- Dexterity and coordination: Construction workers must have great hand-eye coordination to perform their duties safely. You should be able to grasp and align objects with both hands as part of construction-related tasks. Many tasks also require standing up, squatting, sitting and even lying down to best orient yourself. Maintaining flexibility and precision is critical when performing simple job duties, including laying flooring, installing railing, placing countertops, and more.
Educational Requirements for Construction Workers
Construction workers gain skills through hands-on experience. Many choose to gain experience through on-the-job training rather than pursuing an educational route. However, there are options to build your skills through an academic background.
DegreeYou only need a high school diploma, a GED, or an equivalent degree for most jobs. A college or university degree is not required. Still, if you’re looking to gain a broader set of skills, you can attend a program that teaches you about construction processes and methodologies. For example, you can pursue a Bachelor of Science in Construction Management degree. The degree aims to teach the foundation of construction engineering and management. Additionally, it also requires students to complete a 12-week full-time internship to facilitate hands-on learning.
CertificationsMany construction workers work toward obtaining a National Center for Construction Education and Research Certification (NCCER). You can get this certification by completing training at an accredited training sponsor, passing an NCCER written assessment, and completing an NCCER performance verification. Alternatively, you can complete an NCCER mobile crane, rigger, signal person or tower crane certification, as mentioned here.
Construction Worker Resume-Writing Tips
Now that you know all you need to become a construction worker, you need a strong resume that can increase your chances of getting the job interview. Following are suggestions on creating an effective resume:
- Stick to one page. A resume that goes on and on for several pages won’t be read by a recruiter. It needs to be short and descriptive. The information you include must be tailored to the specific role for which you’re applying. Make sure you customize your resume before sending it to any new jobs and include only relevant information.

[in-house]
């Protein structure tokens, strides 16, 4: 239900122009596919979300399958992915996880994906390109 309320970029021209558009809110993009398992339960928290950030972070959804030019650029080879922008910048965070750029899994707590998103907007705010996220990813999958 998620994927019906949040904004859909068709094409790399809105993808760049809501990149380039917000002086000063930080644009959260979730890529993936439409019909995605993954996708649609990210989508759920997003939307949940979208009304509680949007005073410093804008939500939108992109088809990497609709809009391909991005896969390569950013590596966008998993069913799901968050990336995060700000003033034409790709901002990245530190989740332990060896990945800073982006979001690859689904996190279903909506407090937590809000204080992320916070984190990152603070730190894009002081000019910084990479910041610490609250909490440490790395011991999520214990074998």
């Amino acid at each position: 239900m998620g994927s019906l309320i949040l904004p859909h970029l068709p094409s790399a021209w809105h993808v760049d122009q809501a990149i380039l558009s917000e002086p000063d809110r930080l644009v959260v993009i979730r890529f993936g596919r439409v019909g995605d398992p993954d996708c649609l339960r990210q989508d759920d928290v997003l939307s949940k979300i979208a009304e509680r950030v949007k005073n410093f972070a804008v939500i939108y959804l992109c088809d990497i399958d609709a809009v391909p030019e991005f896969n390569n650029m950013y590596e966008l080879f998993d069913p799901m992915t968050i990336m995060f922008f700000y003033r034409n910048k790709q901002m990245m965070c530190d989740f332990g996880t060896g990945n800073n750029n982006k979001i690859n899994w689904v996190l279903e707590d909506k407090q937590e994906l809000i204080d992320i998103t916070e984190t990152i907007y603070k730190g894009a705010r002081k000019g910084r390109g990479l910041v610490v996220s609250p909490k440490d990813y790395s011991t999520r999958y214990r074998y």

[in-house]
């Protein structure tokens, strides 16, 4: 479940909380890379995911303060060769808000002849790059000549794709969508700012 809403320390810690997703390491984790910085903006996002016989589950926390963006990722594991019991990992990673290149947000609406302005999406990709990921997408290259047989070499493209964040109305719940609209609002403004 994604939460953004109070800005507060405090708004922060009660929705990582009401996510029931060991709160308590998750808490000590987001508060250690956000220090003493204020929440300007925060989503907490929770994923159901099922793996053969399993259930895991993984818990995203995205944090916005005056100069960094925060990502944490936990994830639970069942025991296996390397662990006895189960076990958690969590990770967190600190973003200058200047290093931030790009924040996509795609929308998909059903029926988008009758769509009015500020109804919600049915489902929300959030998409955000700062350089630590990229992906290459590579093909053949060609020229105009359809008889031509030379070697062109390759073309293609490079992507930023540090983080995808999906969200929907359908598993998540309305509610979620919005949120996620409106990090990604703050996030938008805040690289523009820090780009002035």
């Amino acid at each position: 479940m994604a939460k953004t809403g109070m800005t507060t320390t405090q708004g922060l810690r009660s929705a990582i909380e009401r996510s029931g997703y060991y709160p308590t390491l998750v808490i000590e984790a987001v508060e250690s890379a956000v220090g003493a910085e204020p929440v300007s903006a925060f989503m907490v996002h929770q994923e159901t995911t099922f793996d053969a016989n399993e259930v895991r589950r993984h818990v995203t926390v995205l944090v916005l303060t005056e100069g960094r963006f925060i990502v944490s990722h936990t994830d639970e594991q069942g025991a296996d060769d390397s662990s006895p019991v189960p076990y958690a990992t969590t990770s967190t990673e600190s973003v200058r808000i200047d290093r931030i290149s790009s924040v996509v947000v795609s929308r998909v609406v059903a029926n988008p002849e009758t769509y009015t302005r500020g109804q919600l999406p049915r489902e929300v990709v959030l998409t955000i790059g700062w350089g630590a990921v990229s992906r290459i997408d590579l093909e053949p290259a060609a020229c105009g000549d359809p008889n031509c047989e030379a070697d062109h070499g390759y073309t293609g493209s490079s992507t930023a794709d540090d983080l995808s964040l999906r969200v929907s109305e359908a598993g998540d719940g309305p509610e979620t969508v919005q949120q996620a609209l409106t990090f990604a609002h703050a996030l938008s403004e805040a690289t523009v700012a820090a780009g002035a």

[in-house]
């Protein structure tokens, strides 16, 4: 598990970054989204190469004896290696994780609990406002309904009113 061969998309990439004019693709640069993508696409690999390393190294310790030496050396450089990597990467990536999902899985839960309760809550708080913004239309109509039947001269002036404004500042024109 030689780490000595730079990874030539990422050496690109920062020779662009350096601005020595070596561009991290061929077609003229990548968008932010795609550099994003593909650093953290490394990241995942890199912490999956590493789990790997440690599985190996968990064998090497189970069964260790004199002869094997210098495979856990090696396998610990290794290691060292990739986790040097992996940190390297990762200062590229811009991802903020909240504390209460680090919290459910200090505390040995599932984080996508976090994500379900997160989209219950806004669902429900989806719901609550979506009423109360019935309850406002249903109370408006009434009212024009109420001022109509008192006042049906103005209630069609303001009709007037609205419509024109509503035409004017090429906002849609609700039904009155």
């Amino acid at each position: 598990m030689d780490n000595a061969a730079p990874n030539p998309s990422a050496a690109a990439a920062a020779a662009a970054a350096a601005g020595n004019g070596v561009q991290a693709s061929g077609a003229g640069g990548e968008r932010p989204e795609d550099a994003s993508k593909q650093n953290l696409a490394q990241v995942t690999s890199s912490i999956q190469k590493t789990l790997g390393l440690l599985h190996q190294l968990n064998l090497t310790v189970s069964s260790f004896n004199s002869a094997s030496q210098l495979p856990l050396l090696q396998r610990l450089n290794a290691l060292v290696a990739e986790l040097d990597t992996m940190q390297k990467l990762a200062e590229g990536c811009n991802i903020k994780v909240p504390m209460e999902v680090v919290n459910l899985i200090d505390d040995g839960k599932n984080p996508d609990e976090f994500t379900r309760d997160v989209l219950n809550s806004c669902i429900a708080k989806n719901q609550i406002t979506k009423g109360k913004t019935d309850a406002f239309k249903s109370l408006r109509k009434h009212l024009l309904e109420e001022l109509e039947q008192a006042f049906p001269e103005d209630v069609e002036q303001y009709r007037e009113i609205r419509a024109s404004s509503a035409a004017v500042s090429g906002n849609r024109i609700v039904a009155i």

- Quantify your achievements. You should include a list of your daily tasks and at least one notable achievement per previous job. Adding specific quantities to your responsibilities can improve your chances of making a great impression and getting you the interview. Include statements like “worked on the walls and flooring of five house construction projects in a team of 10 workers” and “found quality materials that reduced the estimated expenses by 25%.””
- Add keywords. The key to writing a resume that’ll have the employer wanting to interview you immediately is to closely read the job ad. There the employer laid out exactly which skills and tasks are necessary for the position, so make sure to include in your resume the keywords you find. Match your experiences and skills to the ones the employer wants, thus tailoring your qualifications to the specifics of the role. Since recruiters only skim the resumes they receive, seeing all the keywords of who they’re looking for can get you shortlisted.
What specializations can construction workers get?
Construction workers can specialize in doing specific tasks like roofing, scaffolding, masonry and ironwork. These tasks do not necessarily have a minimum education requirement and can be learned on the job. Alternatively, construction workers can specialize as designated heavy machinery operators. These machines involve a learning curve, and their operators are experts in handling and maintaining them.
Are there any age limits to working as a construction worker?
Working teenagers aged 16-17 years can work in construction, but only to a limited extent. For example, they cannot operate power-driven woodworking machines or work with hazardous substances like radioactive substances, power-driven shearing, punching, metal-forming machines and various power tools used in construction. OSHA offers more details for teenagers working in construction.
What are some occupational hazards of being a construction worker?
Construction workers are constantly in potentially harmful environments. If they are not careful and do not follow safety guidelines, they could risk incurring in injuries. Falling, transportation accidents, equipment failure, related mishaps and exposure to harmful substances are all potential hazards. These accidents can be severe, incapacitating or even lethal if workers are negligent or the workplace is not safe. Working in such conditions highlights the importance of observing safety rules and exercising caution while operating machines.